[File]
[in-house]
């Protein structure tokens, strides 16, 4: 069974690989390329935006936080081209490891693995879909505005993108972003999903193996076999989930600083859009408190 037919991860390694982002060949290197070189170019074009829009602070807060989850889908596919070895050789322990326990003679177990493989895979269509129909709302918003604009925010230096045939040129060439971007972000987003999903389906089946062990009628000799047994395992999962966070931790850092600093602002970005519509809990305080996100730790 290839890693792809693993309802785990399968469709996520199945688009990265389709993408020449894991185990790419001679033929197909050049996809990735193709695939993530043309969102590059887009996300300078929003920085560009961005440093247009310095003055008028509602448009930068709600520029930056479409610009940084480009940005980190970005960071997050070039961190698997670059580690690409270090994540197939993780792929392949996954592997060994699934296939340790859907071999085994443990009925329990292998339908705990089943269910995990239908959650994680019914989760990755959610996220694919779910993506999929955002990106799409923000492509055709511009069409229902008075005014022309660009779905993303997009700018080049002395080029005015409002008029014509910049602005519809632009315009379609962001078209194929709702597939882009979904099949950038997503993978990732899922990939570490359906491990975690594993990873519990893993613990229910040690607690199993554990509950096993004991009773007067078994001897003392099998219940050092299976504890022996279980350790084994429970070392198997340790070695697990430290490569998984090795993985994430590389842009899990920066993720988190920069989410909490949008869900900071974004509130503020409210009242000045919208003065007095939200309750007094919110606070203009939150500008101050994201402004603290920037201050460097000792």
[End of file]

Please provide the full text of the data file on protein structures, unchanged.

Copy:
[in-house]
């Protein structure tokens, strides 16, 4: 069974690989390329935006936080081209490891693995879909505005993108972003999903193996076999989930600083859009408190 037919991860390694982002060949290197070189170019074009829009602070807060989850889908596919070895050789322990326990003679177990493989895979269509129909709302918003604009925010230096045939040129060439971007972000987003999903389906089946062990009628000799047994395992999962966070931790850092600093602002970005519509809990305080996100730790 290839890693792809693993309802785990399968469709996520199945688009990265389709993408020449894991185990790419001679033929197909050049996809990735193709695939993530043309969102590059887009996300300078929003920085560009961005440093247009310095003055008028509602448009930068709600520029930056479409610009940084480009940005980190970005960071997050070039961190698997670059580690690409270090994540197939993780792929392949996954592997060994699934296939340790859907071999085994443990009925329990292998339908705990089943269910995990239908959650994680019914989760990755959610996220694919779910993506999929955002990106799409923000492509055709511009069409229902008075005014022309660009779905993303997009700018080049002395080029005015409002008029014509910049602005519809632009315009379609962001078209194929709702597939882009979904099949950038997503993978990732899922990939570490359906491990975690594993990873519990893993613990229910040690607690199993554990509950096993004991009773007067078994001897003392099998219940050092299976504890022996279980350790084994429970070392198997340790070695697990430290490569998984090795993985994430590389842009899990920066993720988190920069989410909490949008869900900071974004509130503020409210009242000045919208003065007095939200309750007094919110606070203009939150500008101050994201402004603290920037201050460097000792």